Iowa Republican Rep. Steve King added to his growing canon of anti-immigrant and racist remarks over the weekend with an incendiary tweet that concluded, “We can’t restore our civilization with somebody else’s babies.”
Along with the comment, King also retweeted an endorsement of Dutch prime minister candidate Geert Wilders, who has compared Islam to Nazism. If elected, Wilders promised to close all the mosques and ban the sale of the Quran.
King, who serves on the House Judiciary Committee, drew fire from Republicans and Democrats over the weekend but doubled down on his comments Monday morning on CNN where he said, “I’d like to see an America that’s so homogenous that we look a lot the same.” King said that he wasn’t being racist because “it’s the culture, not the blood.”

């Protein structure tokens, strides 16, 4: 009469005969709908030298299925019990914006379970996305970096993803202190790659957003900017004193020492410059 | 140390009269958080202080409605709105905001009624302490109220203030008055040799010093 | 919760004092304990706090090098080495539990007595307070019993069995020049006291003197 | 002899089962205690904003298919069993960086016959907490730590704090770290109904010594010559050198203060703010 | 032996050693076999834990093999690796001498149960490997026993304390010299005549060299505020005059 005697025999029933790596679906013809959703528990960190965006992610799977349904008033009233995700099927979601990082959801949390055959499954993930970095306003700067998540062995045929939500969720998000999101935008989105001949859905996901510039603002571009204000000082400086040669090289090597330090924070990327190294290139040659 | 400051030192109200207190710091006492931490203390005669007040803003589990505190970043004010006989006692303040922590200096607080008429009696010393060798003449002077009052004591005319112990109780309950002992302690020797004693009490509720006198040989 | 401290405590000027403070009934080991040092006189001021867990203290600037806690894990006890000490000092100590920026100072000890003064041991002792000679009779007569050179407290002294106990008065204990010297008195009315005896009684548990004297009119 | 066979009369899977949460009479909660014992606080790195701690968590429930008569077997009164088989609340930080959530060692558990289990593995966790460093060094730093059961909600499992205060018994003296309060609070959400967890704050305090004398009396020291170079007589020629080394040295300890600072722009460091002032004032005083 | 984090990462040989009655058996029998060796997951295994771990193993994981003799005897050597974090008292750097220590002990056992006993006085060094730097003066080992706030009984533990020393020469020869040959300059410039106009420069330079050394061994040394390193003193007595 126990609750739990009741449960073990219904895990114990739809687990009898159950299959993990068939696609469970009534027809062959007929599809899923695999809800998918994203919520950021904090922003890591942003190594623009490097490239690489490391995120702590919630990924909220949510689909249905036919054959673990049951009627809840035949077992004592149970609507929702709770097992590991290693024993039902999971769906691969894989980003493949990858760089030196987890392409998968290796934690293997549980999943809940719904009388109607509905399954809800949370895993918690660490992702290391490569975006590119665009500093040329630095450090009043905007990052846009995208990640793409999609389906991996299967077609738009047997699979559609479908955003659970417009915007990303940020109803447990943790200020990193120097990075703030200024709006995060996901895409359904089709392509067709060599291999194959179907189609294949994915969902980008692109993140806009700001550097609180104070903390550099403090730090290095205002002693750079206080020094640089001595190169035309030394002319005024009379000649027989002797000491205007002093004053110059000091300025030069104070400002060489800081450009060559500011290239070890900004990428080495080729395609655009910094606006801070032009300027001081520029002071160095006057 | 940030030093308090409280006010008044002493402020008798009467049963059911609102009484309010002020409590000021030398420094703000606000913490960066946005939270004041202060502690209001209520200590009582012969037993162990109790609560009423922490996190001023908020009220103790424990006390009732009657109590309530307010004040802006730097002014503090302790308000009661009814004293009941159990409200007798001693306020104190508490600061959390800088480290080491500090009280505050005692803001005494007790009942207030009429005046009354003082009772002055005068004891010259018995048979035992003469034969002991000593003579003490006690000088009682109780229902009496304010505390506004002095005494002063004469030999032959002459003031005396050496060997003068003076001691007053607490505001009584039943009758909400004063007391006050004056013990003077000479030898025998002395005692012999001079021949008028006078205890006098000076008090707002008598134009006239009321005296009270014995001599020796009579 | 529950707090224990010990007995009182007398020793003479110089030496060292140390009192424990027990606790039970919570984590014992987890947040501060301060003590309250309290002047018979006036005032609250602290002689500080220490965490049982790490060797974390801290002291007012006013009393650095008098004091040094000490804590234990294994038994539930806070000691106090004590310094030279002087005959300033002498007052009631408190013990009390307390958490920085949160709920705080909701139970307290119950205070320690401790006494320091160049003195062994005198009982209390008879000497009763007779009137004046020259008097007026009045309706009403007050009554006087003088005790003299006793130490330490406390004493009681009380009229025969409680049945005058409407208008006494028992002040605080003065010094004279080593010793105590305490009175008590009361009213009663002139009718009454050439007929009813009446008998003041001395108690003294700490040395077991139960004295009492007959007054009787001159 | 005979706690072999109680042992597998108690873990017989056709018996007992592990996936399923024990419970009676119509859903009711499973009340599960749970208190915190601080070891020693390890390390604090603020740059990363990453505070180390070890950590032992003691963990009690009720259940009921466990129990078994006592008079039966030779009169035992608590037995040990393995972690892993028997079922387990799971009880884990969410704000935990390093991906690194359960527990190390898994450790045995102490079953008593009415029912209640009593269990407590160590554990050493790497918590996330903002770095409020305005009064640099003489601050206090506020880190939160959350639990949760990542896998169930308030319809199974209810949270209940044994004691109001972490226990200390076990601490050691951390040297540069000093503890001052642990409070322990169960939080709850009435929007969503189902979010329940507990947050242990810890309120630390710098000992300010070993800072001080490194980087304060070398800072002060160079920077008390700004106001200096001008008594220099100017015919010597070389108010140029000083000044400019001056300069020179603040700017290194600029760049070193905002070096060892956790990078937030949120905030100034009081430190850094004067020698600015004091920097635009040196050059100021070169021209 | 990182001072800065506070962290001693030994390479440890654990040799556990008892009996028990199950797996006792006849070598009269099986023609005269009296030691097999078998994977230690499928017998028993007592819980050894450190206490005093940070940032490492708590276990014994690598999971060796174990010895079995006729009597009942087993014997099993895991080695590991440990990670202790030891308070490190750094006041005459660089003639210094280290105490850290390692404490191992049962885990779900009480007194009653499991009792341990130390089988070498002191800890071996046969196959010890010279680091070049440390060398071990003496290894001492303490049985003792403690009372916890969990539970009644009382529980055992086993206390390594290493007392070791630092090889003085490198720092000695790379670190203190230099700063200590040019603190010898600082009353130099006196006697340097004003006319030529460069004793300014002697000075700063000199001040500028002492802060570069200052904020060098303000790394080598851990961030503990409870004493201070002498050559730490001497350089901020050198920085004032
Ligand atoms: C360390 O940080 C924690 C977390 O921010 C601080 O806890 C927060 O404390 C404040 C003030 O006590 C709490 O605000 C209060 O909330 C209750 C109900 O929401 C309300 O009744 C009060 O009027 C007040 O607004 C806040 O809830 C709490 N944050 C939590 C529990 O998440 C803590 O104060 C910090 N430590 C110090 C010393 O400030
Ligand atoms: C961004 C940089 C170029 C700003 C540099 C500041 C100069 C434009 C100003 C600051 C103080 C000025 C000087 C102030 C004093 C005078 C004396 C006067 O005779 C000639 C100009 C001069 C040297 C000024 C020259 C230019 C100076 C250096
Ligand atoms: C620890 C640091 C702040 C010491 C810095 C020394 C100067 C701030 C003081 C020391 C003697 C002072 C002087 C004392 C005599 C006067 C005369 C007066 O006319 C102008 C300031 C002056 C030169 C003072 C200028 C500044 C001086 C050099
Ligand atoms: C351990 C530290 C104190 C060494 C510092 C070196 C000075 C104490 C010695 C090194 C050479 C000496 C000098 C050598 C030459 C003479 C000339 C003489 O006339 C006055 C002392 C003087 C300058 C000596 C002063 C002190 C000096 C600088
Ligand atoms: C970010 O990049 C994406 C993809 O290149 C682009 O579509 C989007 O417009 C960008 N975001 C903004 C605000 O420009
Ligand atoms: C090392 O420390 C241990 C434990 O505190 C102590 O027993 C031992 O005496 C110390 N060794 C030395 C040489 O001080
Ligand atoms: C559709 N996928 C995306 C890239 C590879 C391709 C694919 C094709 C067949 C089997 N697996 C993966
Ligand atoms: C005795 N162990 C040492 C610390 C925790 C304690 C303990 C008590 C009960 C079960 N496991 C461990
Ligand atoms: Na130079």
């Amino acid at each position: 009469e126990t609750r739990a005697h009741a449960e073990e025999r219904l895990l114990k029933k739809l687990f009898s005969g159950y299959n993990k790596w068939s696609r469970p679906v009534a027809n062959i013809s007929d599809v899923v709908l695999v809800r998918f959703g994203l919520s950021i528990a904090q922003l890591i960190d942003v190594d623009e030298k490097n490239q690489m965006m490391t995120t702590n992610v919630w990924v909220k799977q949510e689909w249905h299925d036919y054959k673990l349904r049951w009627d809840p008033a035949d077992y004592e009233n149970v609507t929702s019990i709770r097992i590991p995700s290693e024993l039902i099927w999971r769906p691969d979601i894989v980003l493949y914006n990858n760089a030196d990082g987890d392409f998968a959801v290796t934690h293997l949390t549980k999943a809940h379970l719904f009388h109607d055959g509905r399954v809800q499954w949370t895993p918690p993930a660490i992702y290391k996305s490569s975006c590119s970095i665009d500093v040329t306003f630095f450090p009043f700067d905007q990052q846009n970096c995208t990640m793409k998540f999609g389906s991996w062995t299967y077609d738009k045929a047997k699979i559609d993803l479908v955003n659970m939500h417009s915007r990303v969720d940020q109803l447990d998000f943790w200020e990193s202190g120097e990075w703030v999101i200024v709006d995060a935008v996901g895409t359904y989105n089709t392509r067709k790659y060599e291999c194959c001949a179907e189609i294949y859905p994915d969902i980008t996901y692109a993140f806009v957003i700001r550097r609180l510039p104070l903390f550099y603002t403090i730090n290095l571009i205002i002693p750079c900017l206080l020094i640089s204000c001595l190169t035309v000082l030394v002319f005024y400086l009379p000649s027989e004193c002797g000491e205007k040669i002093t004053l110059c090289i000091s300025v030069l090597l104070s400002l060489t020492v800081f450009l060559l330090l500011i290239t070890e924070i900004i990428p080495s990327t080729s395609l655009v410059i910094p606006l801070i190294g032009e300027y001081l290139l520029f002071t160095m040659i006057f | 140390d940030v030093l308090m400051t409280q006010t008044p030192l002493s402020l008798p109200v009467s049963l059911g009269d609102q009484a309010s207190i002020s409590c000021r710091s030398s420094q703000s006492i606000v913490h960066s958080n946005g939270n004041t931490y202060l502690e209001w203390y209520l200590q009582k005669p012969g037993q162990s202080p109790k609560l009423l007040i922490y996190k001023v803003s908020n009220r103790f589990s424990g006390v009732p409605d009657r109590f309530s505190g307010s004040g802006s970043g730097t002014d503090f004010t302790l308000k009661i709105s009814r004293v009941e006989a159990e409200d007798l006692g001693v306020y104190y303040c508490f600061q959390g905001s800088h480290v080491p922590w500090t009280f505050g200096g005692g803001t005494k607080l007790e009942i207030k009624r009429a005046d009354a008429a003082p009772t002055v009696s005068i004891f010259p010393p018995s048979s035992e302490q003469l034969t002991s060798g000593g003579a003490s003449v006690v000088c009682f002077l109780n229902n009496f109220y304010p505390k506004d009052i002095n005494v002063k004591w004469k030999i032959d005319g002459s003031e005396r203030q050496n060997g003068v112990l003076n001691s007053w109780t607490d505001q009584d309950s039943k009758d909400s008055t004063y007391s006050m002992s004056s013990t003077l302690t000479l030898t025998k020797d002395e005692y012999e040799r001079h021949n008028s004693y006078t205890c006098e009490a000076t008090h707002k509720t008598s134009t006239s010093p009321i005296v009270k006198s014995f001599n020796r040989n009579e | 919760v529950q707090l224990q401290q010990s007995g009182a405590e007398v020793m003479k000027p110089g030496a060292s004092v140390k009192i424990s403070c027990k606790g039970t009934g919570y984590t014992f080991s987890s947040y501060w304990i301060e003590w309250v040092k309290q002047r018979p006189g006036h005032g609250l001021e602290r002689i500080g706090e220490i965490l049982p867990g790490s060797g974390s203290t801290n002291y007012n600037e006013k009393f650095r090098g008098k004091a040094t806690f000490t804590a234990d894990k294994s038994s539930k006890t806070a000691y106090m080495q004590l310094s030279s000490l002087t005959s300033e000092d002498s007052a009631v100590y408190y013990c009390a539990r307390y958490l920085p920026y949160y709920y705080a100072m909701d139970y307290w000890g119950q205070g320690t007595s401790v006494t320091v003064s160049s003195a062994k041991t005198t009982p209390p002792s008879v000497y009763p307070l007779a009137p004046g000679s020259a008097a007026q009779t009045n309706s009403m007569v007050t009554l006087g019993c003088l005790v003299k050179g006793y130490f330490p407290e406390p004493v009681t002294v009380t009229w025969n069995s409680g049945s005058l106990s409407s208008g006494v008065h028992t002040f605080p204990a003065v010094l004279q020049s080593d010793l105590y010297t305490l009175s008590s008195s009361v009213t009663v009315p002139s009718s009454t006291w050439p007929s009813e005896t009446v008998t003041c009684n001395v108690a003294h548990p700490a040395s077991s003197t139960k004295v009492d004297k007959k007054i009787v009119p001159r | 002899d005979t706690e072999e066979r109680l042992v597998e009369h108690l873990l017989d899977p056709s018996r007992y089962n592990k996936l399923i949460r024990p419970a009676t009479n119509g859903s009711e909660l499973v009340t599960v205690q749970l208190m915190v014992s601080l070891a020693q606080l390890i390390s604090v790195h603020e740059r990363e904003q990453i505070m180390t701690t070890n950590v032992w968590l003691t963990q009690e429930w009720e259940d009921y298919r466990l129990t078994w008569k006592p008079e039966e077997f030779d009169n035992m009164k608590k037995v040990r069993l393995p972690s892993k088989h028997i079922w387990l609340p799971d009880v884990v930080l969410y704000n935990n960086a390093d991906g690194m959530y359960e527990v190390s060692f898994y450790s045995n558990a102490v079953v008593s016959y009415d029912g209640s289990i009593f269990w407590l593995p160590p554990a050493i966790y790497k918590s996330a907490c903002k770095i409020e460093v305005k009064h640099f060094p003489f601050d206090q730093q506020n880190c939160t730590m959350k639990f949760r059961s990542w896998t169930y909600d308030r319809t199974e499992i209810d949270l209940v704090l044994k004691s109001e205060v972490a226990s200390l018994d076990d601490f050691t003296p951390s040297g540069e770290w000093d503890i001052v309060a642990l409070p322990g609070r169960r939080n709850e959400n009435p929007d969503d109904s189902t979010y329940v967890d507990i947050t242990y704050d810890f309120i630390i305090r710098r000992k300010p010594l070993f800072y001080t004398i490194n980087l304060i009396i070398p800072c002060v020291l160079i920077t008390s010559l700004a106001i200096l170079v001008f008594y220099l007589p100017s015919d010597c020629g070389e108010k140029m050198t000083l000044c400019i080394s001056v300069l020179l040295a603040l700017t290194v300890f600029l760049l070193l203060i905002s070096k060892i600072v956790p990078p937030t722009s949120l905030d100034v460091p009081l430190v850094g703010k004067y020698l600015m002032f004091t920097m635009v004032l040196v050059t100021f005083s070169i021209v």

King’s Republican colleague Rep. Carlos Curbelo of Florida, whose parents came from Cuba, tweeted back at King:
And Democratic Rep. Ted Lieu of California, who was born in Taiwan, also tweeted back.
King has a long history of making racist remarks that often impugn immigrants and raise the specter of white nationalism. King infamously referenced “illegal immigrants” with “calves the size of cantaloupes because they’re hauling 75 pounds of marijuana across the desert.” Even so, he easily won reelection last November with over 60 percent of the vote.
King has also been an avid supporter of Wilders and other leaders of the burgeoning far-right and populist movements in Europe, such as France’s Marine Le Pen, whom he met with last month. These movements have gained traction partly as a result of their opposition to letting refugees and other immigrants into Europe.
King’s comments weren’t universally panned, however. David Duke, the former Grand Wizard of the Ku Klux Klan, tweeted his solidarity with King with the hashtag #TruthRISING.